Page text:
Investing Answers Building and Protecting Your Wealth through Education Publisher of The Next Banks That Could Fail
Investing Answers Building and Protecting Your Wealth through Education Publisher of The Next Banks That Could Fail

Accrued Interest

What it is:

Accrued interest refers to interest that builds up on a company's outstanding payables and receivables.  This interest has been accounted for, but not yet transacted.

How it works (Example):

Companies maintain accounts receivable for funds owed to them. In addition, they maintain accounts payable representing funds they owe. The interest on outstanding money in these accounts is accounted for as accrued interest on a company's balance sheet (under assets in the case of receivables and under liabilities in the case of payables), though it represents money that has not yet been paid or received. For instance, though a given company may not have received $100 in interest on an outstanding $1,000 receivable, it will continue to record it as an asset on the balance sheet for the period in which it accrued.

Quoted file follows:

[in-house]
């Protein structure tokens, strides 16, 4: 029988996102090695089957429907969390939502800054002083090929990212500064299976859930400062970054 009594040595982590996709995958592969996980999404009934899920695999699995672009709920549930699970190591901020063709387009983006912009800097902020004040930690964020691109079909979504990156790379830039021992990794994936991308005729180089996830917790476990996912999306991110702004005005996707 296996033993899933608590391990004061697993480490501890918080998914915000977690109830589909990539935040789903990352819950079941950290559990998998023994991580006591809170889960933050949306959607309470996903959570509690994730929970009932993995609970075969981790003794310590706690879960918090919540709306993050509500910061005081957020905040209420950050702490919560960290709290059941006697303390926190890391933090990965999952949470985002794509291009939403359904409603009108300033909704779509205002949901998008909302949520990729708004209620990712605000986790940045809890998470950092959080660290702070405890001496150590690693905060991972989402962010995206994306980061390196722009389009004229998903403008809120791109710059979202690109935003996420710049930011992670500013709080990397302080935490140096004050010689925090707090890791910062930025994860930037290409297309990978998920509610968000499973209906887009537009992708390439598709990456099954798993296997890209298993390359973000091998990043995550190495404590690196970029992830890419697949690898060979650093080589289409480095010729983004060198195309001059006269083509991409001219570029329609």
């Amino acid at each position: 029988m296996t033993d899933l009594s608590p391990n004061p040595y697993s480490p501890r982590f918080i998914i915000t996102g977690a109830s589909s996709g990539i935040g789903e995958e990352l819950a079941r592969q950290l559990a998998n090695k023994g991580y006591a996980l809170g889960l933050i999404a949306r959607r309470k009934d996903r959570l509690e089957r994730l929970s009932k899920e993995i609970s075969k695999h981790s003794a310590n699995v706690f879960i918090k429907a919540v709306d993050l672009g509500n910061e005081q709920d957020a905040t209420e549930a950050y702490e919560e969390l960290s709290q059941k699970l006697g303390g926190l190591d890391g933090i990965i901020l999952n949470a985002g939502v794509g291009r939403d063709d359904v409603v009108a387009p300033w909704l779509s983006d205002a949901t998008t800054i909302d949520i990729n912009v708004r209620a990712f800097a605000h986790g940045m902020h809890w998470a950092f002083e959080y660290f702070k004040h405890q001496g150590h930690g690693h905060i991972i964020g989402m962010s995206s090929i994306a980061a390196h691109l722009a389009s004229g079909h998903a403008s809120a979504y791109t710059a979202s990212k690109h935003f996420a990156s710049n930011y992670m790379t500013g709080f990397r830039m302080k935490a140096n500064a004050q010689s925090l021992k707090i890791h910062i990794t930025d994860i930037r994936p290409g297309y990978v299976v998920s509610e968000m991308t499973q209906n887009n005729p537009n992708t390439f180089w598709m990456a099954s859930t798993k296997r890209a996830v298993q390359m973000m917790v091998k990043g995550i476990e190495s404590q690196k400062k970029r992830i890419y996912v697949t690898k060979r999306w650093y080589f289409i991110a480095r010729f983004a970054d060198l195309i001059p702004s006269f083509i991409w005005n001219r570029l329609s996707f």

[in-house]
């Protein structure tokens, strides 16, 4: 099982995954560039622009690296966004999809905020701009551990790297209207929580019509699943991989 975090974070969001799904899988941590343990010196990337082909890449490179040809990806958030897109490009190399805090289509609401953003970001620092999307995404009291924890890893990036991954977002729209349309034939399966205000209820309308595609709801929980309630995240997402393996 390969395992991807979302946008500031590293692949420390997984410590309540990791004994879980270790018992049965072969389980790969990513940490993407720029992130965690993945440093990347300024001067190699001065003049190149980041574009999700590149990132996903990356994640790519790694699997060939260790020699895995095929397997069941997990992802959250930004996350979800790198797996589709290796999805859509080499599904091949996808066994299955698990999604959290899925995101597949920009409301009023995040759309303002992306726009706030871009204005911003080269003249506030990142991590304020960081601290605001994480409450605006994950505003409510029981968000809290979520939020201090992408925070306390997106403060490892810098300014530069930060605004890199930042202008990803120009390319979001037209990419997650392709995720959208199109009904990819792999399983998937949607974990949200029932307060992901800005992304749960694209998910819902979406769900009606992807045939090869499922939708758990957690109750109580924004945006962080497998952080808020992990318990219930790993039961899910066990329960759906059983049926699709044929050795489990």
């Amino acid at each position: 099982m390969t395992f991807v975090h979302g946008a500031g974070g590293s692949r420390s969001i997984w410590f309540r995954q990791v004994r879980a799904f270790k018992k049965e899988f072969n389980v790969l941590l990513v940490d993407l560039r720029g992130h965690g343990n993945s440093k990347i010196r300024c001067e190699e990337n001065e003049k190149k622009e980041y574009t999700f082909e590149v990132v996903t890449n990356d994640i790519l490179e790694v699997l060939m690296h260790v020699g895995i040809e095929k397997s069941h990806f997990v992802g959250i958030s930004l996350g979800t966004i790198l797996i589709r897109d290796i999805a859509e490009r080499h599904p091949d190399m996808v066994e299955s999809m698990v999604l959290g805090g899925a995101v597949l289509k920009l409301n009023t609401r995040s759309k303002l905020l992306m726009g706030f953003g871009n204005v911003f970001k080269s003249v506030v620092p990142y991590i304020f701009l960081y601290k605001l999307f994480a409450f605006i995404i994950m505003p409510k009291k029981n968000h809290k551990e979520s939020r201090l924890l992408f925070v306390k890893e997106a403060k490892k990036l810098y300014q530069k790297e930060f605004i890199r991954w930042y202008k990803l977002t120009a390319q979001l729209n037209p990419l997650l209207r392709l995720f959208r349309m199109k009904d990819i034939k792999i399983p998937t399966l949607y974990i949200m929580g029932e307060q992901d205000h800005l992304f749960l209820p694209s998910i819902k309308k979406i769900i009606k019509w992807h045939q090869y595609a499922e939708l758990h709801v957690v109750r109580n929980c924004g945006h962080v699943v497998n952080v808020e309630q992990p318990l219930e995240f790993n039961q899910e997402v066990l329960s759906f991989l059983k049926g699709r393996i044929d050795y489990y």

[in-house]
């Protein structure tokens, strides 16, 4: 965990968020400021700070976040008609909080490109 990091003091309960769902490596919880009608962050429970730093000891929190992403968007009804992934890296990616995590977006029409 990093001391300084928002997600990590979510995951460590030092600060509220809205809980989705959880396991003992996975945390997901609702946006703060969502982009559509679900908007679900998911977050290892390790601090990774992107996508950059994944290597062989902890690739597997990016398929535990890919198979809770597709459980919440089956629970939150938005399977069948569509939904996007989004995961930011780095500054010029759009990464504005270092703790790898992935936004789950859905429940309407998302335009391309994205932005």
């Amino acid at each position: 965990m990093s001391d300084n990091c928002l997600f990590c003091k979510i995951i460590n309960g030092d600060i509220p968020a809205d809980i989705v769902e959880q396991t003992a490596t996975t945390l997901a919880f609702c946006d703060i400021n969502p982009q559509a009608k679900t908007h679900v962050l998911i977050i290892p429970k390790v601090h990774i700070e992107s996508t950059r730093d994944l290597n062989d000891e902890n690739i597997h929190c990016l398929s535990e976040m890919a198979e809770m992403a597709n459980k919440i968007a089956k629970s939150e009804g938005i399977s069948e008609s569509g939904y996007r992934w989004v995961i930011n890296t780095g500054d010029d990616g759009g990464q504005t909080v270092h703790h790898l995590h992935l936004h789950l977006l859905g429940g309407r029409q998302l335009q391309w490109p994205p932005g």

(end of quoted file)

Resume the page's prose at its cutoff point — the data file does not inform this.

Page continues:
Why it Matters:

Since accrued interest accumulates as a function of time, it is irrespective of a company's operational productivity during a given period. 

Related Terms View All
  • Auction Market
    Though most of the trading is done via computer, auction markets can also be operated via...
  • Best Execution
    Let's assume you place an order to buy 100 shares of Company XYZ stock. The current quote...
  • Book-Entry Savings Bond
    Savings bonds are bonds issued by the U.S. government at face values ranging from $50 to...
  • Break-Even Point
    The basic idea behind break-even point is to calculate the point at which revenues begin...
  • Calendar Year
    If Company XYZ starts its fiscal year on January 1 and ends its fiscal year on December...